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The `codePointAt()` method takes an index as an argument and returns the Unicode value of the character at that index. It can handle characters outside the Basic Multilingual Plane (BMP) as well, unlike the `charAt()` method.
Here’s an example code snippet that demonstrates the usage of `codePointAt()`:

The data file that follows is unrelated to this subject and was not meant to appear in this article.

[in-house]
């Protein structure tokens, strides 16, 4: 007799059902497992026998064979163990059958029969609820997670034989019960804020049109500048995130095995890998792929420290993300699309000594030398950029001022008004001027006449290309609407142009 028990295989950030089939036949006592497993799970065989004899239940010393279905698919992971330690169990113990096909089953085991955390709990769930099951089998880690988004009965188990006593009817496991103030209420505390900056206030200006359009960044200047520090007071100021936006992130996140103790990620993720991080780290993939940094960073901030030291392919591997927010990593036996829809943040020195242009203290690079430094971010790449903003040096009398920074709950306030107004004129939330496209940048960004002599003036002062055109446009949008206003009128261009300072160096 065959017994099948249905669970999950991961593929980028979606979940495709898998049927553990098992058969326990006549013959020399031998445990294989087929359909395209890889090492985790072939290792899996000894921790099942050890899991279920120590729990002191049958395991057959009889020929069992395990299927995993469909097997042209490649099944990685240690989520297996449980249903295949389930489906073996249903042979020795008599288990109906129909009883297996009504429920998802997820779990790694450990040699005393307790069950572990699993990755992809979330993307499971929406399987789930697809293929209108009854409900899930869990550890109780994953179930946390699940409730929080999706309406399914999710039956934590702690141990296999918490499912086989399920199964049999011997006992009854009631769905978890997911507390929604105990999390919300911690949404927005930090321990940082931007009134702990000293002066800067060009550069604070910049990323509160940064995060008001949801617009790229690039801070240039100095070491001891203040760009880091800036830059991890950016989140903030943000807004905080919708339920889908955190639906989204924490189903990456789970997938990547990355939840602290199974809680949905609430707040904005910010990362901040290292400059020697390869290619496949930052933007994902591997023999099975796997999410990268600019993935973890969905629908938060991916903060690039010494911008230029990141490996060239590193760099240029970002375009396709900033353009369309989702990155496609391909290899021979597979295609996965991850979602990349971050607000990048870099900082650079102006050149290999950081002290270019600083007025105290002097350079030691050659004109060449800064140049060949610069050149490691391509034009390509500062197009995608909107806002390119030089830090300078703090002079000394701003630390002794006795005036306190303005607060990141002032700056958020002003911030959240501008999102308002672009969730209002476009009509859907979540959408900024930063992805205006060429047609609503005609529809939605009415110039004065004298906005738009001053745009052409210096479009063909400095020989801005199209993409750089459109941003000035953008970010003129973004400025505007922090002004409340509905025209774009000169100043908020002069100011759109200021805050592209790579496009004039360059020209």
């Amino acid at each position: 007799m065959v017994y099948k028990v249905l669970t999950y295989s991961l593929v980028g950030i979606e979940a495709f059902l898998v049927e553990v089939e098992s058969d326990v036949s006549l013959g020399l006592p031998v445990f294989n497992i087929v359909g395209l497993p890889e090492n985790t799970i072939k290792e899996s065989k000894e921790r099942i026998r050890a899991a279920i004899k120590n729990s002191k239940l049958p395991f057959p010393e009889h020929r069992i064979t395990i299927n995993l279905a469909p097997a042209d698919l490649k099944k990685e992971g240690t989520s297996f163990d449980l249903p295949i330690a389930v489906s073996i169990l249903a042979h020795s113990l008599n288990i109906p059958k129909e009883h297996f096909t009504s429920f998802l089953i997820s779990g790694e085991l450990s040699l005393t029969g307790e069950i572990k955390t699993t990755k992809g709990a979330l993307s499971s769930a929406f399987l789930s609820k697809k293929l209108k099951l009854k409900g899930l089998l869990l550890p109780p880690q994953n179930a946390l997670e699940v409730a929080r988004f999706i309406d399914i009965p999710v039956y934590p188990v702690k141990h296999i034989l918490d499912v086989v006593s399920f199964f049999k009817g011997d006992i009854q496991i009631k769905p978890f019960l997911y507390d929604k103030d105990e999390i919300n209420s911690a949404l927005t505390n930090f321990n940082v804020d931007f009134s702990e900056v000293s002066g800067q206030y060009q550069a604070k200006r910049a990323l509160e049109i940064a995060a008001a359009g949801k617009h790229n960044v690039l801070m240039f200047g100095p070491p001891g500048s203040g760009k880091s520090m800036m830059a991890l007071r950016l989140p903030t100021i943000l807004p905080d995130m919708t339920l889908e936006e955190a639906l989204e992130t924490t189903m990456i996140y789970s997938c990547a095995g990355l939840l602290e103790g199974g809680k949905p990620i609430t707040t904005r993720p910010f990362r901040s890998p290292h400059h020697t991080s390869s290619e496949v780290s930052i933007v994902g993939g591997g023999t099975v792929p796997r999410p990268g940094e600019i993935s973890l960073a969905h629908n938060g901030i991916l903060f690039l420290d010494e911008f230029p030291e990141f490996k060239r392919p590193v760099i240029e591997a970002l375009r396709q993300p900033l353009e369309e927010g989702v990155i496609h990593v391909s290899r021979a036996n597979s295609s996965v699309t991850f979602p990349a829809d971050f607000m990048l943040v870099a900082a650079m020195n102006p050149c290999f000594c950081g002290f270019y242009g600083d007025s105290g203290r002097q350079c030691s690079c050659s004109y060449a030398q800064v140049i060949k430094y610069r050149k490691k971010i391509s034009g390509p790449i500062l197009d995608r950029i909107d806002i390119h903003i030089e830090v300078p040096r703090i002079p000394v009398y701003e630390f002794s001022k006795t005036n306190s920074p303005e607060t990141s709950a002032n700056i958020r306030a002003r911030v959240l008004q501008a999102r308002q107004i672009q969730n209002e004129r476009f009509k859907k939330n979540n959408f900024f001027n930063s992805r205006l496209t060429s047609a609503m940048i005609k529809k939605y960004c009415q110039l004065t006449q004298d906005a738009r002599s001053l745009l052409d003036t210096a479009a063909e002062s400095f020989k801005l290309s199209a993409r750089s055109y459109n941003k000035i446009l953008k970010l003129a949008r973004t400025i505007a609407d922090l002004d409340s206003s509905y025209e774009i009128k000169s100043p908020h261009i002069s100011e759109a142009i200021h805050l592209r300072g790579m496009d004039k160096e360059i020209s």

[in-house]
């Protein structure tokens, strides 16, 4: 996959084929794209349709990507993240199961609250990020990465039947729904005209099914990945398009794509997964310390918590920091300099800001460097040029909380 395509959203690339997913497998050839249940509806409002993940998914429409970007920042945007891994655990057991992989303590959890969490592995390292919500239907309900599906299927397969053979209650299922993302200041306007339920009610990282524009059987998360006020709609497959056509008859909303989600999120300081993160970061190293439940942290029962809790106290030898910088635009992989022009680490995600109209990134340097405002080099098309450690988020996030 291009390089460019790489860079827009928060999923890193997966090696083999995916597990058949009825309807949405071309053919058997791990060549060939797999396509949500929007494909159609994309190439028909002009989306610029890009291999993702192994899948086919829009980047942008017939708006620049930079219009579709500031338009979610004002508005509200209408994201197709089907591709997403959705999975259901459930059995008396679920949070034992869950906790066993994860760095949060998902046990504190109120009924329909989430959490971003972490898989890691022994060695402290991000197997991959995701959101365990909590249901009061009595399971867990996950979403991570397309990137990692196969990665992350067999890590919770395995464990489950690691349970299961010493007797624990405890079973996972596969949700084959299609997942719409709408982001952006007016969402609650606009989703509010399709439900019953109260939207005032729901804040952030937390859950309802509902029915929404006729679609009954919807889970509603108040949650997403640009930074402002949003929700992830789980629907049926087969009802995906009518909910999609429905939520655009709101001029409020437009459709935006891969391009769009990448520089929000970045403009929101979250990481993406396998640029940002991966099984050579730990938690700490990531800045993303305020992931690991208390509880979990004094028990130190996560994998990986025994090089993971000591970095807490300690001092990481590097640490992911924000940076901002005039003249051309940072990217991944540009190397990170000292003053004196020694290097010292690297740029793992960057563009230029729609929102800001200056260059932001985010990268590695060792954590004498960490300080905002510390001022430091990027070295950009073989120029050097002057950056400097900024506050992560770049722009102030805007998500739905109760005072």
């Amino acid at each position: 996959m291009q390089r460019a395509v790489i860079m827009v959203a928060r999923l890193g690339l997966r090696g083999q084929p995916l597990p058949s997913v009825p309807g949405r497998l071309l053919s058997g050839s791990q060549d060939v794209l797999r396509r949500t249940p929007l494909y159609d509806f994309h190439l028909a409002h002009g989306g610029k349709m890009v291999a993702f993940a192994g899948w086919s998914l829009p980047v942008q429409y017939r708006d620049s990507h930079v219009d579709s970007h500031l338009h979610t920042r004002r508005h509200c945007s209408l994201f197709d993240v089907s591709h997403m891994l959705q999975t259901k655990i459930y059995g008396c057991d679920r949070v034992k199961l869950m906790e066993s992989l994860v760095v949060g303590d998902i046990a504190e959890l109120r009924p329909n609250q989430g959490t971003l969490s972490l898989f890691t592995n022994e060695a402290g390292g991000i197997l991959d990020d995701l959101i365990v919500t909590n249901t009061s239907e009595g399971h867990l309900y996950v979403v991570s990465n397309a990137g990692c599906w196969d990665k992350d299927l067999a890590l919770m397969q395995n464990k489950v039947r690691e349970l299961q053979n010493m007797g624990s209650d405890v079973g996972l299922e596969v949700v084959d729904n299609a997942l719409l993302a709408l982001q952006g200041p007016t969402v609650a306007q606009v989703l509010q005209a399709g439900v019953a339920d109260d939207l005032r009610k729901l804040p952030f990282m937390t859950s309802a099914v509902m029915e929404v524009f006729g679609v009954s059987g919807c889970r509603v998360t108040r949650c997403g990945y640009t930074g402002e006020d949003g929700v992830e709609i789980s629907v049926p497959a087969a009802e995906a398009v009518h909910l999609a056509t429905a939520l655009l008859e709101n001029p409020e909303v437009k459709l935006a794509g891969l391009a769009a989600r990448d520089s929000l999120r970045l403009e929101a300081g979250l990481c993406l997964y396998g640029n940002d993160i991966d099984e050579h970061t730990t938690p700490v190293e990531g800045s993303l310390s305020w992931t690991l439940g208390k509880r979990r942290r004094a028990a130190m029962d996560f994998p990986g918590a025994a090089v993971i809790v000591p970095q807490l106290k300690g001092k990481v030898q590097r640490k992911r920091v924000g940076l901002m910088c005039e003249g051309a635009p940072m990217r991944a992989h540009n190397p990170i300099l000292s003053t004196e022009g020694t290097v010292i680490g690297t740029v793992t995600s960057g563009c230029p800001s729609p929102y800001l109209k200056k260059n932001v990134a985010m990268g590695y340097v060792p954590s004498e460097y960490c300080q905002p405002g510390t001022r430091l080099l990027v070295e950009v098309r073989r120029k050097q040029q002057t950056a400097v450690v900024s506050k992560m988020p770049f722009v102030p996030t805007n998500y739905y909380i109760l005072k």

String str = "Hello, World!";
int unicodeValue = str.codePointAt(1);
In this example, we have a string “Hello, World!” and we are using the `codePointAt()` method to get the Unicode value of the character at index 1, which is ‘e’. The output of this code will be 101, which is the Unicode value of ‘e’.